I would hope that in light of the multiple accusations that have been released, that the Alabama voters would vote with their heads. But hope often only springs eternal, especially in our current political climate.
Parenthood, especially single parenthood is never easy.
In the 1958 movie, Houseboat, Tom (Cary Grant) is a single father doing his best to raise his children after the death of his wife. Cinzia (Sophia Loren) has left the comfortable life and her overprotective father for a life of freedom and independence. She agrees to work for Tom, but as expected, things go, well not as expected.
The narrative is almost like The Sound Of Music, but downgraded. Despite the notable names of Cary Grant and Sophia Loren, the film is merely ok. The only thing that stands out in regards to Houseboat is the off-screen drama. Cary Grant was married at the time to Betsy Drake (who wrote the original screenplay and hoped to star opposite her husband). Infatuated with his co-star and having an affair with her, Grant had the screenplay altered, taking the screenwriting credit away from his wife and cast Loren instead of Drake in hopes of continuing the affair. While there was a happy ending on-screen, the ending off-screen was different. Loren returned to Italy and to the man who would become her husband, Carlo Ponti.
This past Thursday, NBC aired a live telecast of the Rodgers and Hammerstein classic musical The Sound Of Music.
Any national or Broadway revival of this musical will obviously be compared to the original production from the 1950’s with Mary Martin in the lead role and the iconic 1965 movie.
Carrie Underwood as Maria was an interesting choice by the producers. Yes, the woman can sing. One does not win American Idol and sell as many albums as she has without the ability to sing as well as she does. However, singing your own songs on a concert stage or acting in a music video which will ultimately be less than five minutes long is very different than playing one of the most iconic characters in musical theater. Did she know her lines? Yes. But there was little emotion behind those lines.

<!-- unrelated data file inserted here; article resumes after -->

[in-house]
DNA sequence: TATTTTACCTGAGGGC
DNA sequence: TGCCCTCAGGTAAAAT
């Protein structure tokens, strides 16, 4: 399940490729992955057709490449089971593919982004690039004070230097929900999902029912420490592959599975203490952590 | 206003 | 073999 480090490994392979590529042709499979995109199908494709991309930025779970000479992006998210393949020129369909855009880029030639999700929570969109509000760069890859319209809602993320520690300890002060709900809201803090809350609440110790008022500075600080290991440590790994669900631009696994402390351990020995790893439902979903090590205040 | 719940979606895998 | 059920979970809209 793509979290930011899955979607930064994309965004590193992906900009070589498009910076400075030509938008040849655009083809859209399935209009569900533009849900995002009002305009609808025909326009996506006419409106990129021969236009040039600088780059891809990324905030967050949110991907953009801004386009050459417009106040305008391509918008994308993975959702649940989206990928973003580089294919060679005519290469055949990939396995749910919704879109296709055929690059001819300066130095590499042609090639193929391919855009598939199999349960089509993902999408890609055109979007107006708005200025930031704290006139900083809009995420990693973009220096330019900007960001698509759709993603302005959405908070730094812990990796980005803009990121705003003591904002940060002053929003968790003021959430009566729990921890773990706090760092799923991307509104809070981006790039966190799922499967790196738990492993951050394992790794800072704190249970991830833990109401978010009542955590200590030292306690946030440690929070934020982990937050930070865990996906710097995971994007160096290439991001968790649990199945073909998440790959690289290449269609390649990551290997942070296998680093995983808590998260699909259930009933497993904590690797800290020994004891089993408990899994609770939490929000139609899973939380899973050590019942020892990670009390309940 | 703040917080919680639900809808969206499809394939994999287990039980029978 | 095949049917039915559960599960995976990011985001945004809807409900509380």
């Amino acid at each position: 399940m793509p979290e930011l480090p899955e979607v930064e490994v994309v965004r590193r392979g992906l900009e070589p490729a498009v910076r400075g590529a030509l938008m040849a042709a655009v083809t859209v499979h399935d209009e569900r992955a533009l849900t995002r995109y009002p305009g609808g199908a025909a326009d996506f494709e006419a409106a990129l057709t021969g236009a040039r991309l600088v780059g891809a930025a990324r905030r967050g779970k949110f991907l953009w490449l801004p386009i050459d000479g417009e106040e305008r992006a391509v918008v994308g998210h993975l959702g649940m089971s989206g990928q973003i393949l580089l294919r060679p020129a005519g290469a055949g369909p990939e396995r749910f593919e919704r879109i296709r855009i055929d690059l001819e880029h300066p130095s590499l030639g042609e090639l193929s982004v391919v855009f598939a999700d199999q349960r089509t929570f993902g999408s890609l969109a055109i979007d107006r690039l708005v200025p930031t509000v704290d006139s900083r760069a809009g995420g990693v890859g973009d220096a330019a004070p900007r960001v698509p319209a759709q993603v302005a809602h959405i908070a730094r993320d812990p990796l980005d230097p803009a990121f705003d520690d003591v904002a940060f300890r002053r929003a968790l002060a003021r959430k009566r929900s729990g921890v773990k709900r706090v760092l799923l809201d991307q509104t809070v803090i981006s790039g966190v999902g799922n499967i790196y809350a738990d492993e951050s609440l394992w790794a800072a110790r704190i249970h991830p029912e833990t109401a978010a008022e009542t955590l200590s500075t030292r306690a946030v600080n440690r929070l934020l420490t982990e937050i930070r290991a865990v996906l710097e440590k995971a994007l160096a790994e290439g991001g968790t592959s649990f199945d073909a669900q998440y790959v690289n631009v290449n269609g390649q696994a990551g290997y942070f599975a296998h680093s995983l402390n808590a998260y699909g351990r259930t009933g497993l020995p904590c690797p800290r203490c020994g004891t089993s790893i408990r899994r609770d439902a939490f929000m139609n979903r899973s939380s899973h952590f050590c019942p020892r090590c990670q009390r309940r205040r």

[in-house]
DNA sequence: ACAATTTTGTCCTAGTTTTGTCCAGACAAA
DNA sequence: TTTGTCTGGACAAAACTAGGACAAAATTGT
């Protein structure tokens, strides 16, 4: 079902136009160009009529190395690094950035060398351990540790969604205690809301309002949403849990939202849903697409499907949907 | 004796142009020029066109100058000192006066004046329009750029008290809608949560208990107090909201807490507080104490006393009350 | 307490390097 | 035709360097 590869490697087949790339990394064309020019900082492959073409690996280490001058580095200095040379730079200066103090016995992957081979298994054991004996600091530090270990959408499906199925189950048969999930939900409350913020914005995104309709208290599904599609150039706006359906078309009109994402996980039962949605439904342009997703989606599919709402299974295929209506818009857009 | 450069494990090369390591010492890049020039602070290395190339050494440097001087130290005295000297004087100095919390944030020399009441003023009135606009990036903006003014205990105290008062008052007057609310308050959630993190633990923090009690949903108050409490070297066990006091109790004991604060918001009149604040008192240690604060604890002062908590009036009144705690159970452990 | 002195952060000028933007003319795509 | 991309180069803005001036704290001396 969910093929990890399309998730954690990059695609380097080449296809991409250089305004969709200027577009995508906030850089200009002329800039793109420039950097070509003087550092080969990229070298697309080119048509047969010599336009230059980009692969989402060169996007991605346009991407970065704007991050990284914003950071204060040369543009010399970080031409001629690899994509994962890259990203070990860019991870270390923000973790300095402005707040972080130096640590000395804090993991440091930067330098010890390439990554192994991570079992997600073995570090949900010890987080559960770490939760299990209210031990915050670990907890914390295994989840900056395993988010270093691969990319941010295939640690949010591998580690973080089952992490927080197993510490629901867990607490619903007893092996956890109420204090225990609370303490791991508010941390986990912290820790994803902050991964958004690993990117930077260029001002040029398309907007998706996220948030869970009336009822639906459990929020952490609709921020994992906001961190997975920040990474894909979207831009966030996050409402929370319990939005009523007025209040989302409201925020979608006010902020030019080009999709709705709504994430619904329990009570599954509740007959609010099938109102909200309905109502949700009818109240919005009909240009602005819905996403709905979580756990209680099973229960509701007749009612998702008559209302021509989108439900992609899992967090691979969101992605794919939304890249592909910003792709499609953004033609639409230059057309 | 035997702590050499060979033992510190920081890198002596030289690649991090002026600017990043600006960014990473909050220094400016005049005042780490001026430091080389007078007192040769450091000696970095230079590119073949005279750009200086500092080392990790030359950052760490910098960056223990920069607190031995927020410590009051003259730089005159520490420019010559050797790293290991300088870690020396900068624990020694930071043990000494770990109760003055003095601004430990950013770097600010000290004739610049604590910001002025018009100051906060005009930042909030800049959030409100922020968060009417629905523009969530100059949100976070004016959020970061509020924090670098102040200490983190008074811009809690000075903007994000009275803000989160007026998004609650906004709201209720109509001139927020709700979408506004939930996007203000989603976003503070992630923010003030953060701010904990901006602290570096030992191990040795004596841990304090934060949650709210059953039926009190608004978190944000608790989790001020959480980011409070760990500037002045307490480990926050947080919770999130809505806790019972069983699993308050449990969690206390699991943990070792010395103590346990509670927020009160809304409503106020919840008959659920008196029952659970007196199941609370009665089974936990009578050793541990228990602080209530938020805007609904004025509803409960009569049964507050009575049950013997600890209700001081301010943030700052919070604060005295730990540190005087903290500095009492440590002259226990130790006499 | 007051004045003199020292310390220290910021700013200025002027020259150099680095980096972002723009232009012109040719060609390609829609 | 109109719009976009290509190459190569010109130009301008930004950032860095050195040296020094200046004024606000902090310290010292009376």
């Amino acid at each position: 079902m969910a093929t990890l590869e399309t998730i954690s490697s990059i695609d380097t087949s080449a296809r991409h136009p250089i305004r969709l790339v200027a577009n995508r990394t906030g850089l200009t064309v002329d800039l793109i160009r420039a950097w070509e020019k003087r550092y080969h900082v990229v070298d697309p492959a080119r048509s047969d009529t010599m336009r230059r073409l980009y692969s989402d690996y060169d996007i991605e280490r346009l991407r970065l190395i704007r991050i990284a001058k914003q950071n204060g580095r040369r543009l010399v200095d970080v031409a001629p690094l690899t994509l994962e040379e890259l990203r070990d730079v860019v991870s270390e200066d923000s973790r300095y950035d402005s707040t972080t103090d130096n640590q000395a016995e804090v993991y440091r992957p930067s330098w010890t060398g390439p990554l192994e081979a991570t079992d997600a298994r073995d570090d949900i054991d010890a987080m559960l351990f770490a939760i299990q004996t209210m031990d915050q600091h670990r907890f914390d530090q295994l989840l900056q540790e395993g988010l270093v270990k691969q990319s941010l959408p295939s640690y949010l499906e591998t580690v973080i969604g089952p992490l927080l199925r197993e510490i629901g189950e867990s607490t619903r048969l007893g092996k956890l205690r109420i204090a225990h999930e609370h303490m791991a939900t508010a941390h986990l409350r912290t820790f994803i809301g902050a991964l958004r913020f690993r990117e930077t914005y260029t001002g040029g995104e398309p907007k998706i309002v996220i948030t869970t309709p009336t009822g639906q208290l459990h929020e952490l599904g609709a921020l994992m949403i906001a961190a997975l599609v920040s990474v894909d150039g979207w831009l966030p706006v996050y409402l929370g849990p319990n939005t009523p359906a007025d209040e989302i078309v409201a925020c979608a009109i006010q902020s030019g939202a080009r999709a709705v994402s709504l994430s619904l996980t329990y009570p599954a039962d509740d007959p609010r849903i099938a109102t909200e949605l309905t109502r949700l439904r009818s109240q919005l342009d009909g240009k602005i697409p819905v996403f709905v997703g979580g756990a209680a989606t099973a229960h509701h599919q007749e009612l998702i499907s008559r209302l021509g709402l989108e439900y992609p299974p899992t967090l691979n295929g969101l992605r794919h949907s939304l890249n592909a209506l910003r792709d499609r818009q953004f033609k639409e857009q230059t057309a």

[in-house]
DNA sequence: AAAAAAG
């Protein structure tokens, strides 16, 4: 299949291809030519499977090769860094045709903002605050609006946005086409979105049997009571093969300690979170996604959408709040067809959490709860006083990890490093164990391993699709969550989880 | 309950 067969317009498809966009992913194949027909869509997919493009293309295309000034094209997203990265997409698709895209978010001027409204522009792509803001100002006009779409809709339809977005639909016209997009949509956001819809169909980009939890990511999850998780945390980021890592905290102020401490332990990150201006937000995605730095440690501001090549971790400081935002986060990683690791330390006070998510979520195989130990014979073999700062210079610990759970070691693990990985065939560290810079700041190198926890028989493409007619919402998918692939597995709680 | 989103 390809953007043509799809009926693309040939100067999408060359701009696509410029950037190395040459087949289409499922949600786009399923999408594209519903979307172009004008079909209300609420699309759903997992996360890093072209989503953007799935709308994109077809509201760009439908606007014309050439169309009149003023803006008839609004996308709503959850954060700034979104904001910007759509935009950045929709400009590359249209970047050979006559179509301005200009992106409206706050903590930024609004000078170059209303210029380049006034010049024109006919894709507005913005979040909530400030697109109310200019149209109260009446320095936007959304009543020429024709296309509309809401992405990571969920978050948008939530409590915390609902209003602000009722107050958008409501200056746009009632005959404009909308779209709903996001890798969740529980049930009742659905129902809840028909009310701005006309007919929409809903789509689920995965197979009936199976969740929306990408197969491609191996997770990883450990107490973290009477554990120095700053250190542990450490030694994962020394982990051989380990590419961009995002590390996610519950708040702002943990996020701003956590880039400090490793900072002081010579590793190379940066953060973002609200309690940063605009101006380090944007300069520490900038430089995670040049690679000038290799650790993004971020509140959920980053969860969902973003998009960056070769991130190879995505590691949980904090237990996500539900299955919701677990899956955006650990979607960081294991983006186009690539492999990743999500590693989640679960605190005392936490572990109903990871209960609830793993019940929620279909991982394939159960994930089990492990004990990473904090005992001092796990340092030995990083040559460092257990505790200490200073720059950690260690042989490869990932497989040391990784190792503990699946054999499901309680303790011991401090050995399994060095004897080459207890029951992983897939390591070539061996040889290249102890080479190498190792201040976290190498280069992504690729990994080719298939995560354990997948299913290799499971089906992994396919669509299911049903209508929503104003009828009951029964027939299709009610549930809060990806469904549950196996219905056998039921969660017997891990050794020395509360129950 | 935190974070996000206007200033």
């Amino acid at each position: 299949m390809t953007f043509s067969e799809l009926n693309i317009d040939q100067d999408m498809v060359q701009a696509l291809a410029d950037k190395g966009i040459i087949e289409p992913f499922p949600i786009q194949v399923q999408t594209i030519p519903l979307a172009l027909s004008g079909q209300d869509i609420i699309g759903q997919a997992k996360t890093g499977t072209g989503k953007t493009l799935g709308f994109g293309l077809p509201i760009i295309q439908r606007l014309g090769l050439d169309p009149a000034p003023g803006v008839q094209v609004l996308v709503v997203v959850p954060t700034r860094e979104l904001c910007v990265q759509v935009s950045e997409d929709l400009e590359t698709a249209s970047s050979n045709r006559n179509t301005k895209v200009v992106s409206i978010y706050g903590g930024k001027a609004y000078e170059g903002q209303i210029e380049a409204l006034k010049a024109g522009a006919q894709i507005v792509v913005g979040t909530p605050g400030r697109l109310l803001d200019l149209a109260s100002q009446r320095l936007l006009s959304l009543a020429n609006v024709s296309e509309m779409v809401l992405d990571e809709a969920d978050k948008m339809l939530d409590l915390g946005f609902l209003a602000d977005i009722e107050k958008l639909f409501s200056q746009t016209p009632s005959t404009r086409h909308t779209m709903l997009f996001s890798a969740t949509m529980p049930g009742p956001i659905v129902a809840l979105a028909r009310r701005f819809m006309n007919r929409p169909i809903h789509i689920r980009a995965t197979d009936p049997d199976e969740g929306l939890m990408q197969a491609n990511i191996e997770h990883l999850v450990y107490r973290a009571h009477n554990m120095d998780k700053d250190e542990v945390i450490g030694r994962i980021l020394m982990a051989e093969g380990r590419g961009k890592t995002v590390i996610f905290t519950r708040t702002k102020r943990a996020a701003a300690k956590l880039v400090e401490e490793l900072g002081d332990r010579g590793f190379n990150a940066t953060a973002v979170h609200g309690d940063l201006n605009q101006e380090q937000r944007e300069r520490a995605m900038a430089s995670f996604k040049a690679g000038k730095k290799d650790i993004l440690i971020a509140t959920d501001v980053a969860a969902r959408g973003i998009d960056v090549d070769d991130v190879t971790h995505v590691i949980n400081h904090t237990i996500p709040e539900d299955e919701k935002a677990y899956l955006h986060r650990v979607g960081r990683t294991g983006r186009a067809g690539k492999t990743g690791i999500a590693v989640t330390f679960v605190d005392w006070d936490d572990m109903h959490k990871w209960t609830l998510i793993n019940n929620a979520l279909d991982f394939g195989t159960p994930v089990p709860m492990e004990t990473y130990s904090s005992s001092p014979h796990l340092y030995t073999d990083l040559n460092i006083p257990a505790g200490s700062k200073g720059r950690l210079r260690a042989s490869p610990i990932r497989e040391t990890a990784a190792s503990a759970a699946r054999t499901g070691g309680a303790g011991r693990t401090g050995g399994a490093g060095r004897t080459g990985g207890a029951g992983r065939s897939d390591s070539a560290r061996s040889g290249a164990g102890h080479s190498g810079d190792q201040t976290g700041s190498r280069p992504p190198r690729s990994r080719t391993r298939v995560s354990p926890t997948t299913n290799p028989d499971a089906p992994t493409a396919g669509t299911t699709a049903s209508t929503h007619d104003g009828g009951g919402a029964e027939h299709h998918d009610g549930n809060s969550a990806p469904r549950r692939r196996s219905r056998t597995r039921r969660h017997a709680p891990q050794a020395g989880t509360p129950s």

And now to Stephen Moyer. A great actor who is incredibly sexy on True Blood. And so wrong for Captain Von Trapp.
He is age appropriate and is as much as a name as Carrie Underwood. I don’t expect him to hit the high notes that Maria hits, but I found him to be stiff and his singing to be simply underwhelming. The Captain is emotionally closed off and stiff at the beginning of the story, but that is his character. Even when he began to open himself up to his children and become the father they needed, Moyer just wasn’t doing it for me. I found myself wishing that Christopher Plummer was still young enough to play this part again.
The upshot to this production was the decision to hire Broadway veterans to fill out the adult supporting roles. Audra McDonald (Mother Abbess), Laura Benanti (Elsa Schrader) and Christian Borle (Max Detweiler). Benati played Maria in the last revival, perhaps she might have imparted some advice to Underwood.
I applaud NBC for this undertaking, a live televised production of one of the most beloved musicals is not an easy thing to pull off. But next time, if there is a next time, I would recommend choose actors who actually have musical theater credentials and not just pop stars and TV actors who can sing.
Words, words, words... well said Hamlet! A little blog to go off on tangents within the worlds of history and literature that interest me. From the Tudors to Tom Hardy's Tess, or from the Wars of the Roses to Wuthering Heights, feel free to browse through my musings to pick up extra ideas and points for discussion!